1.4 million French people are affected by a leak of the results of their covid test. Steps may need to be taken to protect his personal and medical data.
The case was made public in mid-September: the Assistance publique-Hôpitaux de Paris (AP-HP) was the victim of a hacking, caused by a critical vulnerability in a software that it uses to deposit and exchange files between AP-HP members. Result of the races, the Covid-19 screening tests of 1.4 million French people were found in nature.
In this context, personal data, but also medical information were taken out: the identity of the patient tested, his social security number, his contact details (email address, telephone number, postal address), the type of test performed and its result. To make matters worse, the identity and contact details of the healthcare professional who performed the test were also leaked.
All those concerned have been contacted by the AP-HP to inform them of the situation, but also of what to do to avoid unpleasant surprises – and, if applicable, the correct behavior to follow. ” adopt if fraudulent use of his personal data is found. Several actions are available to victims.
Beware of phishing targeting you
The first thing to do is to be extremely careful with any mail, email, SMS or phone call that mentions this covid test or your state of health with regard to the coronavirus. Malicious people indeed exploit this type of leak to compose fraudulent messages, sometimes very credible, to push you to take specific actions.
These messages sometimes very well imitate real authentic services to fool the user. Thus, they could pretend to be Health Insurance and make believe that there will be a refund or compensation after this covid test. The fact that the social security number was pulled too can give the message a lot of weight and make it very compelling.
A good clue of doubtfulness may be the promise of some sort of gain or the threat that something will have to be settled very quickly or something done in a short period of time so that you don’t have to pay anything. Other clues, in particular alarmist messages about your state of health, may spark off. Ditto if the message is written in broken French.
In order not to run the slightest risk, and to escape these operations, called phishing attempts, it is recommended that you do not click on any link in this email and do not follow the instructions it contains. If you have any doubts, go through a search engine instead, go directly to the relevant website, and get in touch to check if everything is legitimate.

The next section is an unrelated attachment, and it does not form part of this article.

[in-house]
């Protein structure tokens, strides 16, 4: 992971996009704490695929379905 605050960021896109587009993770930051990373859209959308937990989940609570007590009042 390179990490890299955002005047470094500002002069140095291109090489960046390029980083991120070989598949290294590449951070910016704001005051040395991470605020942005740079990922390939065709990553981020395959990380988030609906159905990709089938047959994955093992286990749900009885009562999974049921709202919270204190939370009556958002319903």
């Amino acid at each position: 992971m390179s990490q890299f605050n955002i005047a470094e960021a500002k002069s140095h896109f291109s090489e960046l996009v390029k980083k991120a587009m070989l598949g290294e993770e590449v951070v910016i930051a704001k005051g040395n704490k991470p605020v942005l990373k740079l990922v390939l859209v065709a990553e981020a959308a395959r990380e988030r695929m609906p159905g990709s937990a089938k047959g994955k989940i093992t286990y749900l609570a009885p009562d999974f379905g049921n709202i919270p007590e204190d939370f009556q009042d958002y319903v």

Watch over your personal data on the net
Beyond the phishings that will try to target you directly, you may come across your personal and medical data while visiting a site. Again, you have levers. The National Commission for Informatics and Liberties (Cnil) provides an online complaint tool, whether it is a classic site, a forum, a social network or a motor of research.
But before arriving at the stage of the complaint sent to the CNIL, you can try to contact the person in charge of the site to request the deletion of this data. Major platforms like Google, Facebook, YouTube, Twitter and Instagram have dedicated forms for reporting abuse. You may need to justify the request and explain that this exposes your privacy.
It should be noted that the CNIL provides a model of mail already pre-filled and which calls for European regulations through the GDPR. Warning: the letter template reminds that the site manager has a period of one month to react. If nothing happens very quickly, that doesn’t mean he doesn’t care about your concern. If things are dragging on too long, or nothing is happening, you can file a complaint.
Also note: if the site manager has a month to react, the process for deletion may also take time. While major social networks and large platforms should easily respond to your requests, small sites could give you a hard time. If contacting them doesn’t help, contacting their host directly is one lead.
File a complaint
If things take a serious turn, with a fraud attempt targeting you, you can file a complaint directly with the authorities. This is the advice just issued by the Cybermalveillance platform, which depends on the government, on September 23. It also offers an electronic complaint letter form to be sent to the police.
” A preliminary investigation carried out on the instructions of the Paris prosecutor’s office is opened to the cybercrime brigade of the regional directorate of the Paris judicial police […] for breaches of access and maintenance in an automated data processing system, fraudulent extraction of data and fraudulent collection of personal data », She recalls.
The advantage of this form is that it can be sent directly by e-mail to the address “complaint-befti at interieur.gouv.fr ”, or by post to the cybercrime brigade (DRPJ Paris – BL2C 2021 – 160 36 rue du Bastion 75017 Paris). You also have the possibility of going directly to a gendarmerie brigade or to a police station.
The public prosecutor of the judicial tribunal can also be contacted by mail, notes Cybermalveillance. The site also indicates, if necessary, the existence of the France Victimes association, reachable at 116 006 (free call and service). If you enter into these procedures, it is advisable to carefully keep all the evidence you have available, including screenshots.